The custard shortbread is sooo buttery and yummy, not too sweet, so balances out nicely with the caramel. Unfortunately, I find it does not freeze very well and I find it really crumbly when used from the freezer.

The quantities as above made about 36-40 sandwiches, with enough caramel left over the make another batch a few weeks later.  They stayed fresh and crispy for a week in an air tight container.


Caramel Hearts and Cherry Bakewell Paisleys

I love individual cakes, they look so special and dainty.

I decided to finally use these silicon moulds I bought last summer (to much protest from my siblings, quote ‘no, Maryam you are not making cake, stop making us fat’ :p).


I’m going through a caramel phase at the moment (it’s always a caramel phase ..mmm), so decided on ‘caramel heart’ cakes.  A soft caramely sponge, topped with caramel sauce and coated with Diam bar pieces and drizzled with milk chocolate  *dribble*

I didn’t make the caramel sauce (burnt sugar…overwhelming choking fumes…bad memories) but the Waitrose sauce is AMAZING, it’s so creamy and buttery, you will eat it with a spoon!

Originally I wanted to top the caramel with a chocolate ganache, but forgot to buy cream. I think it came out better with the chocolate anyway, ganache can be very heavy, and there are two cakes to eat 😉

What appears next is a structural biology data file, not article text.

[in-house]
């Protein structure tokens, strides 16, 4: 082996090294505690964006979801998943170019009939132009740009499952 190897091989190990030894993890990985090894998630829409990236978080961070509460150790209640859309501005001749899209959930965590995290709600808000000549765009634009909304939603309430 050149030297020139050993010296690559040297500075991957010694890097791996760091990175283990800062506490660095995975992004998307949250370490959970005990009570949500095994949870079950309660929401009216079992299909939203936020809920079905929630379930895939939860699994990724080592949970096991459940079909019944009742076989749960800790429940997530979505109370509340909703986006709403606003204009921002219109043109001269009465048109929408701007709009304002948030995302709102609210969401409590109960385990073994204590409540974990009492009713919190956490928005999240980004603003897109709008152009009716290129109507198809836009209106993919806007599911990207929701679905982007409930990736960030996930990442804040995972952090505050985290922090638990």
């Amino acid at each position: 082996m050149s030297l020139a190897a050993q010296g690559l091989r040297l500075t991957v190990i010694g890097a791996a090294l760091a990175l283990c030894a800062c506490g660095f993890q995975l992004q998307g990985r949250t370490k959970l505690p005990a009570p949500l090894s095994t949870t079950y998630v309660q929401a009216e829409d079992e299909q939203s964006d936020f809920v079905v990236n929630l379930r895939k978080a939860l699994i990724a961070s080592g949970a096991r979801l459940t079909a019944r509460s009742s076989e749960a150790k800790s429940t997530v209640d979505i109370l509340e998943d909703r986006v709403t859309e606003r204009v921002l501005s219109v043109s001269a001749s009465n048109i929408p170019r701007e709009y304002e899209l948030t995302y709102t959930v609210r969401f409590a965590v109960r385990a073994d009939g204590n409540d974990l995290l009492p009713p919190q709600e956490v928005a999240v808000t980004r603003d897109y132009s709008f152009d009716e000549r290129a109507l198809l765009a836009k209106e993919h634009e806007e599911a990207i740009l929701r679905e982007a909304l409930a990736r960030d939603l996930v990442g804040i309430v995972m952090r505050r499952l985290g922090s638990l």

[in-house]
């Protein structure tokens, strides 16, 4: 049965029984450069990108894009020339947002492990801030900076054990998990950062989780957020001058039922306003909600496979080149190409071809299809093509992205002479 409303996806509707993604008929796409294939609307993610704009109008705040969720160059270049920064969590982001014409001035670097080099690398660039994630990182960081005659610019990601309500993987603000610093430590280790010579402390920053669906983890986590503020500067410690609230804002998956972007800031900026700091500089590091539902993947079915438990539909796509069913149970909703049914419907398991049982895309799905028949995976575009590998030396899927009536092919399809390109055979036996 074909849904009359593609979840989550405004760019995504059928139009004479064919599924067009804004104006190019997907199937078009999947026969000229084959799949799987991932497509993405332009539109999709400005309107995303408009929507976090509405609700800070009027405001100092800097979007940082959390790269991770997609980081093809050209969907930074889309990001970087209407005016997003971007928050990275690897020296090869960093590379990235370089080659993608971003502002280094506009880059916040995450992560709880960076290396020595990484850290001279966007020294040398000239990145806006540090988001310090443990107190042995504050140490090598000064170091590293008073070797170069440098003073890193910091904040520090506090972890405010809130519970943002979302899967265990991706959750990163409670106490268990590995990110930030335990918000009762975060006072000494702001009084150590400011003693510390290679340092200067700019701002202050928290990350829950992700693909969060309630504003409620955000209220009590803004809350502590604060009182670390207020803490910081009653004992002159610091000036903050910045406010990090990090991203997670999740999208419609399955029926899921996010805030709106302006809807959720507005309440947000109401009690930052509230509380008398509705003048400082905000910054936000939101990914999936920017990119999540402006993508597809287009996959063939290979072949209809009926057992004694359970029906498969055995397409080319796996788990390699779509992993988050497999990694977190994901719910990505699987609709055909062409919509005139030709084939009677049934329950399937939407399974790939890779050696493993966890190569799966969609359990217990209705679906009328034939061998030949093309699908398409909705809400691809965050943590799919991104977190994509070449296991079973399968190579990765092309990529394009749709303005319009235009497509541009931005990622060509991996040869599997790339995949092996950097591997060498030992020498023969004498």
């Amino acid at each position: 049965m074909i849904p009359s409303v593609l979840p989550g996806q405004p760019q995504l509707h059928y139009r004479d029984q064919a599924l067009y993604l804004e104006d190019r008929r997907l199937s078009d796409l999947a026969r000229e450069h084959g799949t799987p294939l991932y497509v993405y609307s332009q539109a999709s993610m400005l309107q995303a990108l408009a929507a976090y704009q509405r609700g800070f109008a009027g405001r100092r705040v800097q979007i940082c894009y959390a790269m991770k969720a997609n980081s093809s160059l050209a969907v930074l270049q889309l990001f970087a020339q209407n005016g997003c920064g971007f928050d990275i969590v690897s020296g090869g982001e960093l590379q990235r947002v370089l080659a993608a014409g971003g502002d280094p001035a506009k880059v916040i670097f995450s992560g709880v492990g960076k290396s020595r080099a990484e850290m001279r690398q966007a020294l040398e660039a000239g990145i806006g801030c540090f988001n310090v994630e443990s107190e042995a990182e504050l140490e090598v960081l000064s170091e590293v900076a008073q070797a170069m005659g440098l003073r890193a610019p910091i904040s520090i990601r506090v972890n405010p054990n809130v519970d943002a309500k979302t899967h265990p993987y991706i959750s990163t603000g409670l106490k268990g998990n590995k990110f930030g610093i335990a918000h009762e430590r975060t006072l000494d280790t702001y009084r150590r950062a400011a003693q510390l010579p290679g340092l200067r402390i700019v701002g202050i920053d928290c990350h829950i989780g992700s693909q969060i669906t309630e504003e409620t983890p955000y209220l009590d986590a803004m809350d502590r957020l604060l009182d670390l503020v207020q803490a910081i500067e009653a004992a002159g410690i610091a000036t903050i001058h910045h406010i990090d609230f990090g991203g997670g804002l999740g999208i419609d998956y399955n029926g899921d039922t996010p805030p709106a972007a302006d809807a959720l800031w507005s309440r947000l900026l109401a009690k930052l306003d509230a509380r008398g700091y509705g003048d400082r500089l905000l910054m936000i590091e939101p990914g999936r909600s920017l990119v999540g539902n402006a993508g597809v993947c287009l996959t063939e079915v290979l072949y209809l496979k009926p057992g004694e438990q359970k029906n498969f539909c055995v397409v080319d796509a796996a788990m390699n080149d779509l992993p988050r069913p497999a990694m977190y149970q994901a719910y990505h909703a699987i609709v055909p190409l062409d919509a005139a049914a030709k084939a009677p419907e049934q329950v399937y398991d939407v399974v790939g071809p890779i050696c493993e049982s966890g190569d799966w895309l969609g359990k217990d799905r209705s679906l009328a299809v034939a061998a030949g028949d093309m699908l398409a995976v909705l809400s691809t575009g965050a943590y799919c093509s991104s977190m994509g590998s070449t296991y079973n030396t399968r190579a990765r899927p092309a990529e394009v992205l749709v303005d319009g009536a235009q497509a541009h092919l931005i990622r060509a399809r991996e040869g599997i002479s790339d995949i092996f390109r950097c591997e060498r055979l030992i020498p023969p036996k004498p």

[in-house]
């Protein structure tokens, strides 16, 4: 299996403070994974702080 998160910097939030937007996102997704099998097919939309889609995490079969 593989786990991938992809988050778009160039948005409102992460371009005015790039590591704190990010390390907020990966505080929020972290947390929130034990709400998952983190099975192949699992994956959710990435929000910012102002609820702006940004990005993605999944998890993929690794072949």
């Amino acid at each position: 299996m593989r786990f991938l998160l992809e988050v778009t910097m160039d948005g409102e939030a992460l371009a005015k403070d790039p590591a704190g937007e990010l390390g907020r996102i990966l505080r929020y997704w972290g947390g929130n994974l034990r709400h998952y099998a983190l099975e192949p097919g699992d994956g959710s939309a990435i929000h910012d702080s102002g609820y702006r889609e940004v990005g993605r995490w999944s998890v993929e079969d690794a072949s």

For the second cake I went for ‘cherry bakewell’, a soft almond sponge, with topped with cherry jam and a sprinkling of flaked almonds, drizzled with almond flavoured icing.

Photo 01-07-2014 11 18 37

I LOVE the way the paisleys came out, they look so beautiful! The hearts look alright as well… just not quite as pretty.

Photo 01-07-2014 11 22 38

I love it when something is super simple to make, yet looks like I put sooo much effort into it.

I had loads of batter left over, but felt lazy to wash the trays (it was 12am … I’m a night baker), so made them into cupcakes:

Photo 01-07-2014 12 05 44


Sponge recipe: 1)Caramel: 175g soft butter creamed with 75g dark muscavado and 150g golden caster sugar, whisk in 4 large eggs (using a spoon of flour as you add each one to avoid curdling). Sieve in 250g self raising flour and 1 teaspoon baking powder and gently fold in. Mix in 75g natural full fat yoghurt.

2)Almond: 175g soft butter creamed with 250g golden caster sugar, whisk in 4 large eggs (using a spoon of flour as you add each one to avoid curdling). Add a few drops of Almond extract. Sieve in 175g of self raising flour, 75g ground almonds and a teaspoon of baking powder and gently fold in. Mix in 75g natural full fat yoghurt.

Its a kinda magic